Hey good folks I’m building a new rig. PCI,dual processor, and was going to use 2 200GB 7200.8 Seagates in raid-0. I picked the Seagates for pricepoint and specs. However I value those opinions in this forum so I thought I would ask your opinion. I know rapators are faster but they are also rather pricey.
Seagate makes a very good drive (at least from a warranty standpoint). They are currently my drive of choice for customer builds. That being said, I would have one hell of a backup system in place If I had a 400 gig RAID 0 array in my system, or any RAID 0 for that matter. I would look around and find transfer rate specs on a single drive vs a RAID 0 setup to see what my speed vs data loss potential is. Sometimes you do not gain as much as you think you do on RAID 0 setups.
Thanks for the input dpunisher. I figured I am coming from a single HD (old machine) and I realy don’t have anything that I would hate loosing as I do a lot of Dig. Photo and download the ones I like to CD. I realy have a disk for everything as I have gotten so used to having just one drive. I wanted a lot of room to do some Vidio editing. I might look into doing a external HD backup using my old Hard drive or rigging something elde inexpensive.
There are fine drives, but you will gain nothing (performance-wise) from a single RAID-0 array with these drives. You’d be better off using them as separate drives. In fact, they may be slower in some ways then RAIDed.
Would that be true even with a Athalon Manchester Dual core? Keep both or just do one fast 500GB?
Thanks again for the input rdgrimes. Are you realy from Deadwoo ND?
CPU has nothing to do with it. RAID-0 with these drives will be no faster than single drives ---- except on sustained transfers to another similar or faster array. When using a single drive/array system, the drive is constantly reading and writing at the same time, hence access time is the determining factor in how fast it “feels”. Any file larger than the cache will require multiple read/write commands, so you won’t feel any speed at all with RAID-0. In fact, the drive will spend almost as much time accessing as it does reading/writing.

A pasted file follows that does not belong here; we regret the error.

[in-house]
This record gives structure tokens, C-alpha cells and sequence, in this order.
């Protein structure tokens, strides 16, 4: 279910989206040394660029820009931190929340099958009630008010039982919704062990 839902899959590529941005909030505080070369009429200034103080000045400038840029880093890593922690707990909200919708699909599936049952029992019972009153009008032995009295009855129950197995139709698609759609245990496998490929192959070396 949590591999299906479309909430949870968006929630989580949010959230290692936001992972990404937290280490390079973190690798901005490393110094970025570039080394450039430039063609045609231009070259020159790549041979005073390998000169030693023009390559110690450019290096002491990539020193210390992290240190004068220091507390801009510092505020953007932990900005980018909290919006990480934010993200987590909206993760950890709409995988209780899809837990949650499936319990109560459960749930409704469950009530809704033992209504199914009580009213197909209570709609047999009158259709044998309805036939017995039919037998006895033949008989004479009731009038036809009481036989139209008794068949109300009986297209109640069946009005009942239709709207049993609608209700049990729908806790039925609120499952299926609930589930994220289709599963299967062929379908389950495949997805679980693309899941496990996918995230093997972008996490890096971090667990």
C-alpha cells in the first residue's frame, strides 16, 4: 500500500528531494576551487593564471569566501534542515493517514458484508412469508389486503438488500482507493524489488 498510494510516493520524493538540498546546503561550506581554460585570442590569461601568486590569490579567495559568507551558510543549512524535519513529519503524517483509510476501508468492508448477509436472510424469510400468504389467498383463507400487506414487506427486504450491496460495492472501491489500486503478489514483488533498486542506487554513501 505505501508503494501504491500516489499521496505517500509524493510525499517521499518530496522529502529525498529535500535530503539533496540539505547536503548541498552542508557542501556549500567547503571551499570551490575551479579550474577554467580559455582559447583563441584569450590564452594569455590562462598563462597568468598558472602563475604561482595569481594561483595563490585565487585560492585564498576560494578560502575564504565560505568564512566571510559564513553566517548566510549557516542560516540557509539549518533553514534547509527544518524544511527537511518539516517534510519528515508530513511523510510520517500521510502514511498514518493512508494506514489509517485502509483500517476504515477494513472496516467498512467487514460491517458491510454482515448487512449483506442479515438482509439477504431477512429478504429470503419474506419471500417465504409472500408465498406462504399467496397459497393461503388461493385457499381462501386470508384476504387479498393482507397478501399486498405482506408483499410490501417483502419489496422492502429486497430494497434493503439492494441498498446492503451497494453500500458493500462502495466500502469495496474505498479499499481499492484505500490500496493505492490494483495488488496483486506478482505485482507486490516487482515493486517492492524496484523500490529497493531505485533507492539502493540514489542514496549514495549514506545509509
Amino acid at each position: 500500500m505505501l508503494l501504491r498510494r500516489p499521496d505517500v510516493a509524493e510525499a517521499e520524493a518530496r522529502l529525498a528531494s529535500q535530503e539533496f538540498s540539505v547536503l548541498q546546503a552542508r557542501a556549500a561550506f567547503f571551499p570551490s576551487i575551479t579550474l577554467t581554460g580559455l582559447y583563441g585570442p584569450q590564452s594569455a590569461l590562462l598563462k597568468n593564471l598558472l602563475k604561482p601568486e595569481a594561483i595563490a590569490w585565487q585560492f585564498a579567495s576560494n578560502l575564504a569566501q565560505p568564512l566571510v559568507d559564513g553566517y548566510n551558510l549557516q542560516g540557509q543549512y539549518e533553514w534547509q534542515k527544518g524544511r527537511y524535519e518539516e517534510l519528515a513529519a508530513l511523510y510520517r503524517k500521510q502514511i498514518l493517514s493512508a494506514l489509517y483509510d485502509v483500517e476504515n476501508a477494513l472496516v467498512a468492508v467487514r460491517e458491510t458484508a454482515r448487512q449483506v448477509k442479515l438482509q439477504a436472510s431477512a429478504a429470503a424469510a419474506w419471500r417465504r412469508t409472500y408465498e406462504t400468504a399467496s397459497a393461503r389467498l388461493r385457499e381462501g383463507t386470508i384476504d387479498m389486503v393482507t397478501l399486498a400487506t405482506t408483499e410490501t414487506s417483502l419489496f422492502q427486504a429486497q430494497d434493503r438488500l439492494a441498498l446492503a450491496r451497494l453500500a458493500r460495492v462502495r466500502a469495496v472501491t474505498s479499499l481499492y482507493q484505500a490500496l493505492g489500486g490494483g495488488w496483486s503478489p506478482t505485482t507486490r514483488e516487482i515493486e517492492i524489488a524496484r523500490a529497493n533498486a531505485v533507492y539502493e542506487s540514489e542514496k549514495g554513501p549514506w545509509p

On drives like Raptors, where access times are rediculously quick, everything changes.
Running these as separate drives gives you the option of dividing some tasks between the 2 drives, like editing/encoding video from one drive to the other, using one drive as a scratch/temp file disc, etc. This will give you more speed advantages than RAID-0. If you’re burning, using more than one drive will always be an advantage.
Not the fastest drives around…
Due to the high access time I wouldnt recommend using them as system drives but that’s not up to me to decide…
Thanks again rdgrimes I realy appreciate the time you took to give me an answer I could understand. I will give this a rethink as I have not locked into a situation as yet (more than likley Wed.)
Significantly better seek time and same price.
HERE the Samsung is compared to Raptors and Seagate. In action, it appears very similar to the Seagate. Note that the Samsung is coolest and quietest.
On a somewhat limited budget, my choice might be the newest Raptor 74 and the Samsung. Using the Raptor for OS and applications, and the Samsung for storage and scratch disc. Warning: once you try Raptor, you are spoiled for life.
from all the reviews and stuff i read the 7200.8’s are complete crap, even the 7200.7 IDEs outperform them. i like my maxtor maxline III’s but they get a little loud when doing heavy hard-drive work
…and if you want a faster drive than the Samsung…
I had some of the same ideas myself last night IE: the Raptor for the OS then the second as just two drives.-
Go for it.
Keep in mind that the 36Gb sized one is a very old model so it’s not really that much faster than a 7200 RPM drive.